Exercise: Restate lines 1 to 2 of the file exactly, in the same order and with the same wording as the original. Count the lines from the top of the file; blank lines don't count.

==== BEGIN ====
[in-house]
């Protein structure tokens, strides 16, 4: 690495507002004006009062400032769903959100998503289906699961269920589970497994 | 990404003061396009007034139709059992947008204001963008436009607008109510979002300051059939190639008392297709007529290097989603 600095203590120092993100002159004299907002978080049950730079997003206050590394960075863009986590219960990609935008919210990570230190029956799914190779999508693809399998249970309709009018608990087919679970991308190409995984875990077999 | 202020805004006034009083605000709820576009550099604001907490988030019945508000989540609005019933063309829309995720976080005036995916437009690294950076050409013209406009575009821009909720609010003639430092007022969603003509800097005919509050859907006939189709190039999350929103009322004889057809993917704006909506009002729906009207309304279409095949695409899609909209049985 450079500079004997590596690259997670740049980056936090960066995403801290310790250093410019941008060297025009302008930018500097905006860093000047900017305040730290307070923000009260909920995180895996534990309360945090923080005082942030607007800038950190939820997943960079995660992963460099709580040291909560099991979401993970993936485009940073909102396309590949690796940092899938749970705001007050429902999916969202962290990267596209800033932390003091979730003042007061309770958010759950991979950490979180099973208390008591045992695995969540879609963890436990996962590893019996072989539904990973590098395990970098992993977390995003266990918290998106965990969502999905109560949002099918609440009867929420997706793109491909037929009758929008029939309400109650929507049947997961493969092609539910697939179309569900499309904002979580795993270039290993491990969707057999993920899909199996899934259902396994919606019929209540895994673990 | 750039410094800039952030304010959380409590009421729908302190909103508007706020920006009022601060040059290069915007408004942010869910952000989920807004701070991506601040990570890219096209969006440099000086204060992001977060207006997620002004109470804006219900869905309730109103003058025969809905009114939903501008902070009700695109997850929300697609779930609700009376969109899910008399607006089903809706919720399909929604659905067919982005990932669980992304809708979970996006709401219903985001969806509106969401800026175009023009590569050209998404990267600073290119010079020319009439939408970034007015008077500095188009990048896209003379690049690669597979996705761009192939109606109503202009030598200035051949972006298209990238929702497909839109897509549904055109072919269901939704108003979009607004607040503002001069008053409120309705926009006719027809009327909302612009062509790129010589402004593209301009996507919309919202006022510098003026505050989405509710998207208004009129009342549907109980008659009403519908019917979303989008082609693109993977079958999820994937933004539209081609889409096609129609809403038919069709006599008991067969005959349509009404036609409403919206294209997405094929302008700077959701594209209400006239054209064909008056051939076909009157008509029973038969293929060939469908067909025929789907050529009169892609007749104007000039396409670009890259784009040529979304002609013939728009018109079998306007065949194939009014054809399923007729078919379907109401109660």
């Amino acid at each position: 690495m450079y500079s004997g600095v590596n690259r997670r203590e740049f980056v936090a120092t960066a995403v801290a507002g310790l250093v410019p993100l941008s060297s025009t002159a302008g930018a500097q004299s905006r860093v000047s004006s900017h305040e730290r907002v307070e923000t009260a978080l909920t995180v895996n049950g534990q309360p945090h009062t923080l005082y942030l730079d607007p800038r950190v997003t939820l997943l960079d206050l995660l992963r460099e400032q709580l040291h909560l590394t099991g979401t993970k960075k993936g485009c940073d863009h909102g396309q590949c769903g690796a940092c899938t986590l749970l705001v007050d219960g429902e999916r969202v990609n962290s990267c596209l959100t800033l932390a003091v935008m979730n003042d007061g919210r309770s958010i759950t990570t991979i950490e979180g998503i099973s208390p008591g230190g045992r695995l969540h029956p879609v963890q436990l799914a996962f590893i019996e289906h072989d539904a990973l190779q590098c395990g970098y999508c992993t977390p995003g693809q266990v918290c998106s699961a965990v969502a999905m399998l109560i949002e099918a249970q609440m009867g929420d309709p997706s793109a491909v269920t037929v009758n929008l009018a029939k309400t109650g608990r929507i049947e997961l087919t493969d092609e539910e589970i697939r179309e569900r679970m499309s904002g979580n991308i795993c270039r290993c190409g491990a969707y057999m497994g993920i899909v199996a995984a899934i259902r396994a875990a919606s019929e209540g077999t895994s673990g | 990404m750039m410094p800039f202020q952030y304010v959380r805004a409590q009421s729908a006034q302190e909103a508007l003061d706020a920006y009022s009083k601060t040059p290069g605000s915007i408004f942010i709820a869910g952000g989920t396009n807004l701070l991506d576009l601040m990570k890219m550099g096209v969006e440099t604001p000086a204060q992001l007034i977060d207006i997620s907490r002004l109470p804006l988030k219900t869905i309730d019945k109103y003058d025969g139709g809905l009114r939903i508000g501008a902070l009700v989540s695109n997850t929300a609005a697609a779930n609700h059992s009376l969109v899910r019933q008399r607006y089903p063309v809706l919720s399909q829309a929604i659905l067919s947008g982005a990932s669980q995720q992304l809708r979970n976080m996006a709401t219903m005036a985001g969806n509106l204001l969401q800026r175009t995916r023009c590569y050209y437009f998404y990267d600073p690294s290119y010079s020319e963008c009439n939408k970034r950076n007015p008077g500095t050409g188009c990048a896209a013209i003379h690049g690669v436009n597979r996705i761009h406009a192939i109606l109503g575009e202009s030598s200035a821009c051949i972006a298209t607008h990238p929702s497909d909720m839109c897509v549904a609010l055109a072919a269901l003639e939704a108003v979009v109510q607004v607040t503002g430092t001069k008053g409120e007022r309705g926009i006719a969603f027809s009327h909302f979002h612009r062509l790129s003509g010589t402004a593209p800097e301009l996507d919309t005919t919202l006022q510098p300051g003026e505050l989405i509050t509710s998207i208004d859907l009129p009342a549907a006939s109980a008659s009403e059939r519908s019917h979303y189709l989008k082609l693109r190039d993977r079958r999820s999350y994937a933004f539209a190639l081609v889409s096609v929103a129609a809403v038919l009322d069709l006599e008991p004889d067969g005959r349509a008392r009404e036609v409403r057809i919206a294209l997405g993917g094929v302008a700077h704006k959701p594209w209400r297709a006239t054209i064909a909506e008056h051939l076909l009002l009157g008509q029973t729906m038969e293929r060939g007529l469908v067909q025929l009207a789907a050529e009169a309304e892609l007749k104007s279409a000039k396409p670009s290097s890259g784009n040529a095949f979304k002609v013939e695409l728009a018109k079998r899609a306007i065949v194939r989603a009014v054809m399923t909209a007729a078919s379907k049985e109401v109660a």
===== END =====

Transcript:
[in-house]
């Protein structure tokens, strides 16, 4: 690495507002004006009062400032769903959100998503289906699961269920589970497994 | 990404003061396009007034139709059992947008204001963008436009607008109510979002300051059939190639008392297709007529290097989603 600095203590120092993100002159004299907002978080049950730079997003206050590394960075863009986590219960990609935008919210990570230190029956799914190779999508693809399998249970309709009018608990087919679970991308190409995984875990077999 | 202020805004006034009083605000709820576009550099604001907490988030019945508000989540609005019933063309829309995720976080005036995916437009690294950076050409013209406009575009821009909720609010003639430092007022969603003509800097005919509050859907006939189709190039999350929103009322004889057809993917704006909506009002729906009207309304279409095949695409899609909209049985 450079500079004997590596690259997670740049980056936090960066995403801290310790250093410019941008060297025009302008930018500097905006860093000047900017305040730290307070923000009260909920995180895996534990309360945090923080005082942030607007800038950190939820997943960079995660992963460099709580040291909560099991979401993970993936485009940073909102396309590949690796940092899938749970705001007050429902999916969202962290990267596209800033932390003091979730003042007061309770958010759950991979950490979180099973208390008591045992695995969540879609963890436990996962590893019996072989539904990973590098395990970098992993977390995003266990918290998106965990969502999905109560949002099918609440009867929420997706793109491909037929009758929008029939309400109650929507049947997961493969092609539910697939179309569900499309904002979580795993270039290993491990969707057999993920899909199996899934259902396994919606019929209540895994673990 | 750039410094800039952030304010959380409590009421729908302190909103508007706020920006009022601060040059290069915007408004942010869910952000989920807004701070991506601040990570890219096209969006440099000086204060992001977060207006997620002004109470804006219900869905309730109103003058025969809905009114939903501008902070009700695109997850929300697609779930609700009376969109899910008399607006089903809706919720399909929604659905067919982005990932669980992304809708979970996006709401219903985001969806509106969401800026175009023009590569050209998404990267600073290119010079020319009439939408970034007015008077500095188009990048896209003379690049690669597979996705761009192939109606109503202009030598200035051949972006298209990238929702497909839109897509549904055109072919269901939704108003979009607004607040503002001069008053409120309705926009006719027809009327909302612009062509790129010589402004593209301009996507919309919202006022510098003026505050989405509710998207208004009129009342549907109980008659009403519908019917979303989008082609693109993977079958999820994937933004539209081609889409096609129609809403038919069709006599008991067969005959349509009404036609409403919206294209997405094929302008700077959701594209209400006239054209064909008056051939076909009157008509029973038969293929060939469908067909025929789907050529009169892609007749104007000039396409670009890259784009040529979304002609013939728009018109079998306007065949194939009014054809399923007729078919379907109401109660």